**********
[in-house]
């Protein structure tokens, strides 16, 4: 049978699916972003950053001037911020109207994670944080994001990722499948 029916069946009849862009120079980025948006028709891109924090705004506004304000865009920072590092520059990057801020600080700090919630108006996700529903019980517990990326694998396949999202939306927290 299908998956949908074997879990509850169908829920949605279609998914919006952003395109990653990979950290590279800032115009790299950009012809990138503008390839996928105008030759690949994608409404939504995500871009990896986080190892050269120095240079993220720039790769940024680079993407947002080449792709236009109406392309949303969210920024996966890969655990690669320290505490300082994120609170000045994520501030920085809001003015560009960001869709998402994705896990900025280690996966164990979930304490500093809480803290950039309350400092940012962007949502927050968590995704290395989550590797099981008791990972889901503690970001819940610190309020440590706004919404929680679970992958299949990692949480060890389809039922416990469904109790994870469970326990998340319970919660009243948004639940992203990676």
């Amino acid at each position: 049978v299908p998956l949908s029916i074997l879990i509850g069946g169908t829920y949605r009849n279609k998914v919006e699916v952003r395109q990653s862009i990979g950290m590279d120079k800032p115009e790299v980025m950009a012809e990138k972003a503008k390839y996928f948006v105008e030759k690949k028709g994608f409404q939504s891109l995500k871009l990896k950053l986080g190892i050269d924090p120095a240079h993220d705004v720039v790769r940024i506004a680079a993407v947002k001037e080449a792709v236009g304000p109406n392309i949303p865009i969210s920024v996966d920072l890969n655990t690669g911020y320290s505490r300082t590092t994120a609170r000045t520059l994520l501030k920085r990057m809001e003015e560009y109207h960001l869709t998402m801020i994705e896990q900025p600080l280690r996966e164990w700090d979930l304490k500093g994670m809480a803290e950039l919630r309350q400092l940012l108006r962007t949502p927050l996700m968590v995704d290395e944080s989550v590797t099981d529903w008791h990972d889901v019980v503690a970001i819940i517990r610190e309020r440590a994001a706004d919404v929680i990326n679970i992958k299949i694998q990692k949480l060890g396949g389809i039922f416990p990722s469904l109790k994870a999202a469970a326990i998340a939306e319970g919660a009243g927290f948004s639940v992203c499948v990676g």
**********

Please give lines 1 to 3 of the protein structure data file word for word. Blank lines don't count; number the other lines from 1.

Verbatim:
[in-house]
């Protein structure tokens, strides 16, 4: 049978699916972003950053001037911020109207994670944080994001990722499948 029916069946009849862009120079980025948006028709891109924090705004506004304000865009920072590092520059990057801020600080700090919630108006996700529903019980517990990326694998396949999202939306927290 299908998956949908074997879990509850169908829920949605279609998914919006952003395109990653990979950290590279800032115009790299950009012809990138503008390839996928105008030759690949994608409404939504995500871009990896986080190892050269120095240079993220720039790769940024680079993407947002080449792709236009109406392309949303969210920024996966890969655990690669320290505490300082994120609170000045994520501030920085809001003015560009960001869709998402994705896990900025280690996966164990979930304490500093809480803290950039309350400092940012962007949502927050968590995704290395989550590797099981008791990972889901503690970001819940610190309020440590706004919404929680679970992958299949990692949480060890389809039922416990469904109790994870469970326990998340319970919660009243948004639940992203990676």
């Amino acid at each position: 049978v299908p998956l949908s029916i074997l879990i509850g069946g169908t829920y949605r009849n279609k998914v919006e699916v952003r395109q990653s862009i990979g950290m590279d120079k800032p115009e790299v980025m950009a012809e990138k972003a503008k390839y996928f948006v105008e030759k690949k028709g994608f409404q939504s891109l995500k871009l990896k950053l986080g190892i050269d924090p120095a240079h993220d705004v720039v790769r940024i506004a680079a993407v947002k001037e080449a792709v236009g304000p109406n392309i949303p865009i969210s920024v996966d920072l890969n655990t690669g911020y320290s505490r300082t590092t994120a609170r000045t520059l994520l501030k920085r990057m809001e003015e560009y109207h960001l869709t998402m801020i994705e896990q900025p600080l280690r996966e164990w700090d979930l304490k500093g994670m809480a803290e950039l919630r309350q400092l940012l108006r962007t949502p927050l996700m968590v995704d290395e944080s989550v590797t099981d529903w008791h990972d889901v019980v503690a970001i819940i517990r610190e309020r440590a994001a706004d919404v929680i990326n679970i992958k299949i694998q990692k949480l060890g396949g389809i039922f416990p990722s469904l109790k994870a999202a469970a326990i998340a939306e319970g919660a009243g927290f948004s639940v992203c499948v990676g």